Two-component salivaricin P-like bacteriocins have demonstrated potential as antimicrobials capable of controlling infections in the gastrointestinal tract (GIT). The anti-Listeria activity of salivaricin P is optimal when the individual peptides Sln1 and Sln2 are added in succession at a 1:1 ratio. However, as degradation by digestive proteases may compromise the functionality of these peptides within the GIT, we investigated the potential to create salivaricin variants with enhanced resistance to the intestinal protease trypsin. A total of 11 variants of the salivaricin P components, in which conservative modifications at the trypsin-specific cleavage sites were explored in order to protect the peptides from trypsin degradation while maintaining their potent antimicrobial activity, were generated. Analysis of these variants revealed that eight were resistant to trypsin digestion while retaining antimicrobial activity. Combining the complementary trypsin-resistant variants Sln1-5 and Sln2-3 resulted in a MIC50 of 300 nM against Listeria monocytogenes, a 3.75-fold reduction in activity compared to the level for wild-type salivaricin P. This study demonstrates the potential of engineering bacteriocin variants which are resistant to specific protease action but which retain significant antimicrobial activity.
Nisin A is the most widely characterized lantibiotic investigated to date. It represents one of the many antimicrobial peptides which have been the focus of much interest as potential therapeutic agents. This has resulted in the search for novel lantibiotics and more commonly, the engineering of novel variants from existing peptides with a view to increasing their activity, stability and solubility.
The aim of this study was to compare the activities of nisin A and novel bioengineered hinge derivatives, nisin S, nisin T and nisin V. The microtitre alamar blue assay (MABA) was employed to identify the enhanced activity of these novel variants against M. tuberculosis (H37Ra), M. kansasii (CIT11/06), M. avium subsp. hominissuis (CIT05/03) and M. avium subsp. paratuberculosis (MAP) (ATCC 19698). All variants displayed greater anti-mycobacterial activity than nisin A. Nisin S was the most potent variant against M. tuberculosis, M. kansasii and M. avium subsp. hominissuis, retarding growth by a maximum of 29% when compared with nisin A. Sub-species variations of inhibition were also observed with nisin S reducing growth of Mycobacterium avium subsp. hominissuis by 28% and Mycobacterium avium subsp. paratuberculosis by 19% and nisin T contrastingly reducing growth of MAP by 27% and MAC by 16%.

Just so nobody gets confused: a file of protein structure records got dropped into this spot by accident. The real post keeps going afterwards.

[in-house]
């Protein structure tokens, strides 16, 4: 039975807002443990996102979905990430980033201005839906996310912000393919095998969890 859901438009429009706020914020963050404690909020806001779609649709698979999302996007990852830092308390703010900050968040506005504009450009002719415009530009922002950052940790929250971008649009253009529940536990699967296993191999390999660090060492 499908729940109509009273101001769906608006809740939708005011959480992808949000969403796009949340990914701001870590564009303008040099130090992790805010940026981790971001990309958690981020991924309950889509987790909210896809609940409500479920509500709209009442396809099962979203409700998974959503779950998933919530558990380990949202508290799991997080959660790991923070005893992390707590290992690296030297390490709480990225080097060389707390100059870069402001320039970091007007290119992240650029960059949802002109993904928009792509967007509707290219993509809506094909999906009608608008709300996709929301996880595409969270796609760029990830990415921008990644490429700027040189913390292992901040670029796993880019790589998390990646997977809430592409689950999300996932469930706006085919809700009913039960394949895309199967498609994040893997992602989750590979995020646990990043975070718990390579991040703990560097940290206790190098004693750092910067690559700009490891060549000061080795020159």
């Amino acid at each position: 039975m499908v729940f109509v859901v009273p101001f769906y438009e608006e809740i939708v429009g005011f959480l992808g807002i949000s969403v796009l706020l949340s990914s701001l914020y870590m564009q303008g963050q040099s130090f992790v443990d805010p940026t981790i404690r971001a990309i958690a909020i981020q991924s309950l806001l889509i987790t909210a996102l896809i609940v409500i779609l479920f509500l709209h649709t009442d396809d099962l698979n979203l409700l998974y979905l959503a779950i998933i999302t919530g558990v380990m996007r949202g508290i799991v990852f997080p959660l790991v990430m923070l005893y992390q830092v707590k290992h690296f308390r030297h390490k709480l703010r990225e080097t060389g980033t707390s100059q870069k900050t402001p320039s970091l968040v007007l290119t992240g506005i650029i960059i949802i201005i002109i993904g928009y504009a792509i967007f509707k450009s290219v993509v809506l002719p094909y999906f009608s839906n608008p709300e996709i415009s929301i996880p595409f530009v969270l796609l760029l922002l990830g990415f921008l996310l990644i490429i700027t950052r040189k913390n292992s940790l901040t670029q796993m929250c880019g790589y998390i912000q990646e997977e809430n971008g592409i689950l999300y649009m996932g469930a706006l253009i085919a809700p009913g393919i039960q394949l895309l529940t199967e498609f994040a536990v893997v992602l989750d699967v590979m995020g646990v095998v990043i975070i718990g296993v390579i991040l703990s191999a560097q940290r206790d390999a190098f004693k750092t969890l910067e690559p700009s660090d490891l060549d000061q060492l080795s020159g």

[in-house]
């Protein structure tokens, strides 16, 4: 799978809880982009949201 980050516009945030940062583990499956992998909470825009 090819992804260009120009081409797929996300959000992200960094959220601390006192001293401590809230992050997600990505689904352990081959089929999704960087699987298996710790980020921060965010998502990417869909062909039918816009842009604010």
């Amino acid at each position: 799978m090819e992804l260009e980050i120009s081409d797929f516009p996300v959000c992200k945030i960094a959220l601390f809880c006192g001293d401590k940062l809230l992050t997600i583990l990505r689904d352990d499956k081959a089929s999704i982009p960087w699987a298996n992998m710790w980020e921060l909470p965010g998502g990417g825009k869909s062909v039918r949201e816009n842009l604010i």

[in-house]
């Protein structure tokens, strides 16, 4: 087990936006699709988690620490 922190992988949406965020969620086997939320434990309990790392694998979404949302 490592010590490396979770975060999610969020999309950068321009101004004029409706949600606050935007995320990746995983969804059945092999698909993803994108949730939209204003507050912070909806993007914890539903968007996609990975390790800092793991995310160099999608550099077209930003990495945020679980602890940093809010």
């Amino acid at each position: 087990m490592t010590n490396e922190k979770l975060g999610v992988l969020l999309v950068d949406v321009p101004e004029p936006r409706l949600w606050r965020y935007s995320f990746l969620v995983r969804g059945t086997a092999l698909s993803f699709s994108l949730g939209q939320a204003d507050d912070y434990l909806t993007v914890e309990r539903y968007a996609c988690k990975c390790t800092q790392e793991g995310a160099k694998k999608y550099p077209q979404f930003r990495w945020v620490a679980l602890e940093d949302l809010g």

Nisin S, nisin T and nisin V are potent novel anti-mycobacterial compounds, which have the capacity to be further modified, potentially generating compounds with additional beneficial characteristics. This is the first report to demonstrate an enhancement of efficacy by any bioengineered bacteriocin against mycobacteria.
mycobacteria; nisin variants; alamar blue; peptide engineering; lantibiotic; bacteriocin
Lantibiotics are antimicrobial peptides that have been the focus of much attention in recent years with a view to clinical, veterinary, and food applications. Although many lantibiotics are produced by food-grade bacteria or bacteria generally regarded as safe, some lantibiotics are produced by pathogens and, rather than contributing to food safety and/or health, add to the virulence potential of the producing strains. Indeed, genome sequencing has revealed the presence of genes apparently encoding a lantibiotic, designated Bsa (bacteriocin of Staphylococcus aureus), among clinical isolates of S. aureus and those associated with community-acquired methicillin-resistant S. aureus (MRSA) infections in particular. Here, we establish for the first time, through a combination of reverse genetics, mass spectrometry, and mutagenesis, that these genes encode a functional lantibiotic. We also reveal that Bsa is identical to the previously identified bacteriocin staphylococcin Au-26, produced by an S. aureus strain of vaginal origin. Our examination of MRSA isolates that produce the Panton-Valentine leukocidin demonstrates that many community-acquired S. aureus strains, and representatives of ST8 and ST80 in particular, are producers of Bsa. While possession of Bsa immunity genes does not significantly enhance resistance to the related lantibiotic gallidermin, the broad antimicrobial spectrum of Bsa strongly indicates that production of this bacteriocin confers a competitive ecological advantage on community-acquired S. aureus.